Washington (CNN) - The grounds outside the U.S. Supreme Court have long been a place for protests, rallies, and other "expressive events."
But exactly just what could be said and where the public could assert its First Amendment rights was a source of contention - at least until Thursday.FULL STORY
(CNN) – Police arrested members of an LGBT group on Thursday during a protest outside of House Speaker John Boehner's district office on Capitol Hill.
The activists who were handcuffed and taken into custody are affiliated with GetEQUAL action, the same lesbian, gay, bisexual and transgender organization that disrupted the first lady's DNC event last week.
Washington (CNN) - Backers of a bipartisan Senate immigration reform plan Thursday defeated an attempt by Republican opponents to alter the border security requirements in the bill, which could have significantly undermined support for the compromise legislation.
By a vote of 57-43, senators rejected the proposal by Sen. Charles Grassley, R-Iowa, to delay the legalization process for millions of undocumented immigrants in the United States until the Department of Homeland Security could certify it had effective control over the Southern border for six months.
(CNN) - Many lawmakers offered praise and caution over President Barack Obama's decision to provide military support to Syrian rebels, an announcement made by the White House on Thursday.
White House officials acknowledged that the Syrian government has used chemical weapons, including the nerve agent sarin, on a small scale a number of times.
Read the political reaction below.
(CNN) – Motown came to Congress Thursday at a celebration for longtime Rep. John Dingell, who recently became the longest-serving U.S. lawmaker in history.
House Minority Leader Nancy Pelosi, Health and Human Services Secretary Kathleen Sebelius and Dingell's wife, Debbie, stole the show when they joined vocalist Mary Wilson as her backup singers and dancers for a performance of "Stop in the Name of Love" by The Supremes.
Washington (CNN) - The White House acknowledged Thursday the Syrian government has used chemical weapons, including the nerve agent sarin, on a small scale a number of times, according to a statement.
The administration also indicated it will increase the "scope and scale of assistance" to rebels in Syria following its acknowledgment that the Bashar al-Assad government has used chemical weapons in the civil war, according to the statement.FULL STORY
CNN's GUT CHECK | for June 13, 2013 | 5 p.m.
– n. a pause to assess the state, progress or condition of the political news cycle
BREAKING… RED LINE IN SYRIA: CNN’s Barbara Starr reports that Congress has been notified that the U.S. will acknowledge Syria has used chemical weapons, multiple times, on a small scale and a red line has been crossed, according to congressional sources. Turn to CNN on air for the latest.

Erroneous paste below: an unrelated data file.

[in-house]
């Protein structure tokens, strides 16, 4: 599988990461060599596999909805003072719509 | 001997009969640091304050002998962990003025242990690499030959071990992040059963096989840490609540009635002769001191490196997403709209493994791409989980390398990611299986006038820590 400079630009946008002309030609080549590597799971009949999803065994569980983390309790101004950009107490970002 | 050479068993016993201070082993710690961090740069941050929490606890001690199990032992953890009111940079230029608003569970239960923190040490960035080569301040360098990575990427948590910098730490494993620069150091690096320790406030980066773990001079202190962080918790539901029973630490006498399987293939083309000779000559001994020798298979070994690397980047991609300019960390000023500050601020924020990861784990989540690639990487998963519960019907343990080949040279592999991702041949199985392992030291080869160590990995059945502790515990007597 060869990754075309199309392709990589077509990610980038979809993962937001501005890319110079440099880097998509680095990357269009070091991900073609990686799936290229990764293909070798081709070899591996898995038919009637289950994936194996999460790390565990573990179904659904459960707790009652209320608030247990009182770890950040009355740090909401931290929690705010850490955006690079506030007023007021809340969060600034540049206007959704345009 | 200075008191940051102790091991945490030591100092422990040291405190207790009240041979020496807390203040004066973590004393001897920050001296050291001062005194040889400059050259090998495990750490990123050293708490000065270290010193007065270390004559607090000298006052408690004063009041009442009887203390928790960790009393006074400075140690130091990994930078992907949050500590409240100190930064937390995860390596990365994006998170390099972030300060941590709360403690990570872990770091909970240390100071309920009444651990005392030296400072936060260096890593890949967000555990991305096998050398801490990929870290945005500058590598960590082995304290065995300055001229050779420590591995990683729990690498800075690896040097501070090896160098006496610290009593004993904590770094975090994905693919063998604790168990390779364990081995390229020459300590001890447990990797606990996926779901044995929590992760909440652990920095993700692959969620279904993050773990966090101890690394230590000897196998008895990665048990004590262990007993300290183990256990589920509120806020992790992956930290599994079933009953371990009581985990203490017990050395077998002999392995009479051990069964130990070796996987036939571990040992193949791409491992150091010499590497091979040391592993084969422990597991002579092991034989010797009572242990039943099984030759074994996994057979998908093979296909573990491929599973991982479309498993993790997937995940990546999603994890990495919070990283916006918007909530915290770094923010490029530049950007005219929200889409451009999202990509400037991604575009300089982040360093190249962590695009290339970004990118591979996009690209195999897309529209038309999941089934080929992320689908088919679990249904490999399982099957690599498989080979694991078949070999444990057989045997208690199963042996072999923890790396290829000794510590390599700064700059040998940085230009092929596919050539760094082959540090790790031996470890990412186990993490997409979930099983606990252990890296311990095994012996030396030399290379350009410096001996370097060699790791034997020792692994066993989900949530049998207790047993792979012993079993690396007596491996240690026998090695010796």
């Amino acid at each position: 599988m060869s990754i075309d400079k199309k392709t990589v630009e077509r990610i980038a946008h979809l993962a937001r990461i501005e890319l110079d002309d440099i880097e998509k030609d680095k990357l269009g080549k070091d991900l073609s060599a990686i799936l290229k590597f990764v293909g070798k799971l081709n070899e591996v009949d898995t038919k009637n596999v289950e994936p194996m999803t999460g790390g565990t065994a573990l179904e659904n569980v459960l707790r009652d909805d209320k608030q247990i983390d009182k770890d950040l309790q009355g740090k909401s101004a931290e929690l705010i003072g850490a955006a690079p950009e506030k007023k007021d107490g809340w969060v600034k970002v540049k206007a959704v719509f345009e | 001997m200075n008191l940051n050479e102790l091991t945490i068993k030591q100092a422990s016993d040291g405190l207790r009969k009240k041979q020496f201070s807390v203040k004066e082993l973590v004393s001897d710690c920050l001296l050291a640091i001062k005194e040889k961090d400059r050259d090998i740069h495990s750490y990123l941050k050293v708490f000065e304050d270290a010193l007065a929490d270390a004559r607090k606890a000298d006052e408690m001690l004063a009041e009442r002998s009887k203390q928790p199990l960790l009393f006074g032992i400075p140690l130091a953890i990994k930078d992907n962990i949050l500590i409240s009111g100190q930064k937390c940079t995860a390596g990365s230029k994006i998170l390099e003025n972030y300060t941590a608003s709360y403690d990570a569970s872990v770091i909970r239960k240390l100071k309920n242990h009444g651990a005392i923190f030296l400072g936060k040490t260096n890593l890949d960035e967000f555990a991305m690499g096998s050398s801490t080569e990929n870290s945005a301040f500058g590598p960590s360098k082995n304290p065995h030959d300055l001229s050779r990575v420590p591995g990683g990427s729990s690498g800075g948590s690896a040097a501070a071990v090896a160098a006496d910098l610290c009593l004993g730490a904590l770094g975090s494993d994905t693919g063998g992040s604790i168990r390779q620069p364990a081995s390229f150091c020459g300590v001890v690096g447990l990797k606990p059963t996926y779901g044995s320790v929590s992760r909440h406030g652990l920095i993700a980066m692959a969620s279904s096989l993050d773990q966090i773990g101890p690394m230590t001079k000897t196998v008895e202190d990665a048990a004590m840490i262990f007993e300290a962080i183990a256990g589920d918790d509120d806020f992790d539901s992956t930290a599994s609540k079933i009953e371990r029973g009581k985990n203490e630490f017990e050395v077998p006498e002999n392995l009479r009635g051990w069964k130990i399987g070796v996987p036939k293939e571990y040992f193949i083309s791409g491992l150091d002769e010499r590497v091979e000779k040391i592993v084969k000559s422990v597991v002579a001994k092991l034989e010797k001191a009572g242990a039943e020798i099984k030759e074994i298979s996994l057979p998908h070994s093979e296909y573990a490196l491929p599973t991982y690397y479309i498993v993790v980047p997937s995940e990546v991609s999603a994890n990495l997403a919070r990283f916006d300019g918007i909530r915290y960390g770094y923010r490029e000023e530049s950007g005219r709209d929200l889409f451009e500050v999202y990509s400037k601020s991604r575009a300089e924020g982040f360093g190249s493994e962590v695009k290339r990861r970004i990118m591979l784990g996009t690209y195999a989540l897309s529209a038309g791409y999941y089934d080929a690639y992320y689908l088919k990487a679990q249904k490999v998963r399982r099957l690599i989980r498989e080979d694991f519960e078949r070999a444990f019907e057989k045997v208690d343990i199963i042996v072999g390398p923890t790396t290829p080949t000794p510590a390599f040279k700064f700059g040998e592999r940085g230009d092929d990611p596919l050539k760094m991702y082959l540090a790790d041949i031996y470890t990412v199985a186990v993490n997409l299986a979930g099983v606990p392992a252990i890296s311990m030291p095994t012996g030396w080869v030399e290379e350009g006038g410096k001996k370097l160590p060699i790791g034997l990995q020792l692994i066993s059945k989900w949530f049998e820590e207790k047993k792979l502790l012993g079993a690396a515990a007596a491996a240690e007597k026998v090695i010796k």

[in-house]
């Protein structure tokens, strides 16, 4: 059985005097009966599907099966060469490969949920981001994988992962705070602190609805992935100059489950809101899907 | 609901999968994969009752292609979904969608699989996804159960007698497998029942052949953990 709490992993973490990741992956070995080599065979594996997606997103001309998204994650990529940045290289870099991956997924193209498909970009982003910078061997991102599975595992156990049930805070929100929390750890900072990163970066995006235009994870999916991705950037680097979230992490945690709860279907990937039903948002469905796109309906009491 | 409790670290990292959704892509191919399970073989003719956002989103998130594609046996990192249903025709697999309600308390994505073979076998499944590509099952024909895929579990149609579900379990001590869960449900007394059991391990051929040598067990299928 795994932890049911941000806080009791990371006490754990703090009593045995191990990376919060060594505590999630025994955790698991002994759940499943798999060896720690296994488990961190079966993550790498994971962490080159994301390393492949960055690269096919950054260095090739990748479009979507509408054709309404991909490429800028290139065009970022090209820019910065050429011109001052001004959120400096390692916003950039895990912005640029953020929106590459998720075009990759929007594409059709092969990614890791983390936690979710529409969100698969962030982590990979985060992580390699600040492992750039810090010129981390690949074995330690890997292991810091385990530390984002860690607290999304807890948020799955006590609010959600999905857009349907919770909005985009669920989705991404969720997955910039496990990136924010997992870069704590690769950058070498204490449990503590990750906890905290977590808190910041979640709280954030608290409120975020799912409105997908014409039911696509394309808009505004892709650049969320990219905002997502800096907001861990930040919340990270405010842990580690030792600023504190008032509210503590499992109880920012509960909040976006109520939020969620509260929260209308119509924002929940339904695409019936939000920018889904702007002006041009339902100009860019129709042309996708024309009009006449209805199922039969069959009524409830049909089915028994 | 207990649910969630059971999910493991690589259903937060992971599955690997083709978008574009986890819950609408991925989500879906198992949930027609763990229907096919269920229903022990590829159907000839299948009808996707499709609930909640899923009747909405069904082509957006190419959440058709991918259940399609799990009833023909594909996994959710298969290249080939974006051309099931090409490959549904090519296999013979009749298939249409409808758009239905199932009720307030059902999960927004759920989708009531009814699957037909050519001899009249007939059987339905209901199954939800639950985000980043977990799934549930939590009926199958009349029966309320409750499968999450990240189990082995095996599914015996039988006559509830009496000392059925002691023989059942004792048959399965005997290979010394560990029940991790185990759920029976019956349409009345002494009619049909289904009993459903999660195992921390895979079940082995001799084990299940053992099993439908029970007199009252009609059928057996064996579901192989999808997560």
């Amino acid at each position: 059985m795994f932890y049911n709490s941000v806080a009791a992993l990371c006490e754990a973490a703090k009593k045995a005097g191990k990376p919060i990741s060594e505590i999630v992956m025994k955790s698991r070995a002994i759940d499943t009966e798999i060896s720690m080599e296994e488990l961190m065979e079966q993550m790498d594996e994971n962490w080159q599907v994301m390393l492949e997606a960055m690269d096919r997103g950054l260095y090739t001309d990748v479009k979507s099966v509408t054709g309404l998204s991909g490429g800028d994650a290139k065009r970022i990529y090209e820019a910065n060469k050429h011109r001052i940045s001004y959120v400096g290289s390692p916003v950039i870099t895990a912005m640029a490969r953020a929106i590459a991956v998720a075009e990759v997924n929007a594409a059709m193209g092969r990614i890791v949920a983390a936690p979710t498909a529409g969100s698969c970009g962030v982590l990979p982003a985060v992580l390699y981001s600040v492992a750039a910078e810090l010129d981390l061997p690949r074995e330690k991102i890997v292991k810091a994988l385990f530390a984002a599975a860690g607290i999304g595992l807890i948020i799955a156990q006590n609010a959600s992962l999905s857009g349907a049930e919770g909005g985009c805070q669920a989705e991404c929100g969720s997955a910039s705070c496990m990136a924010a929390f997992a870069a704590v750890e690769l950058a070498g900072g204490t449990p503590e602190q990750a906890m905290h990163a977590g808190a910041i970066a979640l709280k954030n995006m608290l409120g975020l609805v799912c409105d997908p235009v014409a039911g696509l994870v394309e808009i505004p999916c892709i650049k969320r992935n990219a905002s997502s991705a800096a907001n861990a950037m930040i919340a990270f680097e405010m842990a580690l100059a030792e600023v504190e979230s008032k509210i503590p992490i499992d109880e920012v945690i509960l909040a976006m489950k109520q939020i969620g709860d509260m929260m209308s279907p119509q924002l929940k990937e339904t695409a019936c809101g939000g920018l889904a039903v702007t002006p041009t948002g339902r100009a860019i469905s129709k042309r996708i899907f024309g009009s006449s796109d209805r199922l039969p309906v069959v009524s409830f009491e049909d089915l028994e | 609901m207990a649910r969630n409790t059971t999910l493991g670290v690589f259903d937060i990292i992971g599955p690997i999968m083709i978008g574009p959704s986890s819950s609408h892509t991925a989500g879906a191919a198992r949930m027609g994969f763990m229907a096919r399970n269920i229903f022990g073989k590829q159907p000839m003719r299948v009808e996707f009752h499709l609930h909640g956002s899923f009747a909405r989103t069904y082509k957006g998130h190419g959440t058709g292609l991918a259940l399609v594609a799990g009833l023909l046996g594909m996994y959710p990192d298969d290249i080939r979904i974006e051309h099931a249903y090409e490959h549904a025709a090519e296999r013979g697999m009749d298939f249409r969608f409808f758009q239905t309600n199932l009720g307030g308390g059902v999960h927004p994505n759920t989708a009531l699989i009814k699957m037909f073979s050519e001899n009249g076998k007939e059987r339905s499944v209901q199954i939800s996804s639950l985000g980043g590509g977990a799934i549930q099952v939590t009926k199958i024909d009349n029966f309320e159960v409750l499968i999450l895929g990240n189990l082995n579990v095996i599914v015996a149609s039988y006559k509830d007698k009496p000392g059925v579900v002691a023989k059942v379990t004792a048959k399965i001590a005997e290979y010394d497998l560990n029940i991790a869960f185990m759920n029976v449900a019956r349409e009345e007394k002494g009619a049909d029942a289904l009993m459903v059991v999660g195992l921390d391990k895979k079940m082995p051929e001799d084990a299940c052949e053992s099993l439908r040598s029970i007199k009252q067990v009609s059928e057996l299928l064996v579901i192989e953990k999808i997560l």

GUT CHECK FLASH BACK: President Obama, August 20, 2012, in the White House briefing room… “I have, at this point, not ordered military engagement in the situation. But the point that you made about chemical and biological weapons is critical. That’s an issue that doesn’t just concern Syria; it concerns our close allies in the region, including Israel. It concerns us. We cannot have a situation where chemical or biological weapons are falling into the hands of the wrong people. We have been very clear to the Assad regime, but also to other players on the ground, that a red line for us is we start seeing a whole bunch of chemical weapons moving around or being utilized. That would change my calculus. That would change my equation.”
Washington (CNN) – President Barack Obama - said to be weighing whether or not to send lethal weapons to Syrian rebels - will not decide on further American involvement in the country's civil war with his critics' opinions in mind, the White House said Thursday.
The pushback came as a response to comments made by former President Bill Clinton, who on Wednesday said he agreed with Republican Sen. John McCain's calls for a greater U.S. role in assisting Syrian rebels battling President Bashar al-Assad.
(CNN) - Sen. Marco Rubio flatly stated Thursday that he'll vote against his own immigration bill if it ends up including rights for gay and lesbian couples.
"If this bill has in it something that gives gay couples immigration rights and so forth, it kills the bill. I'm gone. I'm off it," he said. "I've said that repeatedly. I don't think that's going to happen, and it shouldn't happen. This is already a difficult enough issue as it is."